Lying on the table at Heal Grow Thrive Medicine, looking up at the familiar origami crane mobile in each treatment room, I'm immediately set at ease. As a mediocre athlete trying to get to the bottom of chronic neck and back pain, licensed acupuncturist Ileana Bourland was recommended to me by a local yogi. Bourland's coffer of healing arts are expansive, expert and anchored in the oldest of healing sciences: Oriental medicine and Ayurveda.
"We have a motto here at HGTM: We do it for the patient," explains Bourland. "We work with people to accomplish their goals in healing, whether that's to improve stress and anxiety, pain relief or optimizing athletic performance. HGTM started as a question: What is needed to reach a state of happiness, health and well-being? First, we work together with our patients and their health care team to help them HEAL, strengthen, flourish, GROW, bloom and THRIVE! Even the simplest acupuncture treatment can help with stress and zen you out."
- Courtesy Ileana Bourland
- Soaking up sunshine and inhaling fresh air are part of a healthy regimen for everyone.
Licensed over 20 years ago with a Master of Science in Oriental Medicine from the College of Traditional Chinese Medicine at Texas Health and Science University, she opened her Bend practice in 2010. She also completed Ayurveda training at the Nanjing University of Traditional Chinese Medicine and in southern India.
Humbly referring to herself as a retired athlete, Bourland understands how local recreationalists and professional athletes can push themselves to the max and with that comes injuries. "Most serious athletes are either coming on or off an injury. So, it's important to tend to the chronic injuries as well as the acute ones. We use athlete-specific acupuncture, electro acupuncture, cupping, gua sha, massage, far infrared, herbal plasters, herbs and nutraceuticals."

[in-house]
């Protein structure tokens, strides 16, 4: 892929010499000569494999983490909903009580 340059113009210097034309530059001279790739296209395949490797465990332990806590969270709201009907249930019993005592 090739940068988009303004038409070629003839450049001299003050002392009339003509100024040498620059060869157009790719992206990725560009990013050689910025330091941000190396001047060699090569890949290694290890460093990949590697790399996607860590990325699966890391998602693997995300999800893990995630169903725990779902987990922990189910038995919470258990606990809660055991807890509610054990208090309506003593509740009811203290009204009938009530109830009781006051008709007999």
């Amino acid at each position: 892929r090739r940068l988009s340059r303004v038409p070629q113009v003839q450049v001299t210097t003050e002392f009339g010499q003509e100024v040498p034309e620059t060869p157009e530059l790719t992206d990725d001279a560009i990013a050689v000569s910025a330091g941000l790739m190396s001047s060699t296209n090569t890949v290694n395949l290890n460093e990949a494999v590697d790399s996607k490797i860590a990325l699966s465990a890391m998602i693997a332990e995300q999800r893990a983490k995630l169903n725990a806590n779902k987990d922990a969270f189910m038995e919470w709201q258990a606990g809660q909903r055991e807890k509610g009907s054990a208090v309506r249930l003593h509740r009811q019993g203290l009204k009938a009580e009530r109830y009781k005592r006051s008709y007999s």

One of her favorite therapies for athletes is gua sha, also known as Graston, IASTM, coining, spooning or scraping.
"This is a way to release fascial adhesions, muscular tension and the myofascial layer. Normally, we would see red marks, or petechiae, in an injured or tense area [after scraping]. The petechiae is a great sign that the fascial adhesions are breaking apart. People who regularly receive cupping or gua sha will notice fewer and fewer red marks as tissues heal."
If Bourdland happens to overdo it in her sport of choice, (as an athlete emeritus, she enjoys hiking, cross country skiing, anything outside with a dog, yoga, Pilates and barre), she has the luxury of a close-knit team of healers surrounding her.
"Liz Larsen is a licensed acupuncturist and herbalist who specializes in sports acupuncture. She is currently in Whitfield Reaves' Sports Medicine Apprenticeship Program. Shayla Thompson has a very dynamic and palpatory style that focuses on trauma... Plus, my husband is a strength and fitness coach, so I'm lucky to have him as a resource for functional training and at-home workouts."
Her top health tip for Bendites? Mind your "hamstrings and IT bands. A foam roller should be handed out to every new Bend resident." Bourland also suggests saturating in the fresh air, clean water, sunshine, mountains and amazing community Bend has to offer.
Some heal through medicine; some through protest. With a focus on heart-centered awareness, it's no surprise when asked about her own "sheroes," Bourland names Malala Yousafzai, the Pakastani human rights and education activist for women and children.
Her dream professional-athlete client? She says she'd love to work on former New England Patriot quarterback and local, Drew Bledsoe. So, if anyone reading can hook this up... just saying.
Bourland's favorite at-home therapies for athletes
Contrast Therapy: An easy way to help any kind of injured tissue, especially less-vascular areas like tendons. Alternating heat and cold for 20-25 minutes, five minutes each, increases circulation to the area and acts like a pump. Always end with heat.
Topical: Mahanarayan oil, a warming ayurvedic medicated oil for joints and muscles, contains the famous yang tonic, ashwagandha.
Nutraceutical: BCQ contains boswellia, curcumin and quercetin, an herbal anti-inflammatory that does not damage the liver and kidneys.
Chinese herbal formula: Shao yao gan cao tang for muscular pain and cramping.
Food: Consume fruits and veggies for their Vitamin C content necessary for the production of collagen; and bone broth for collagen.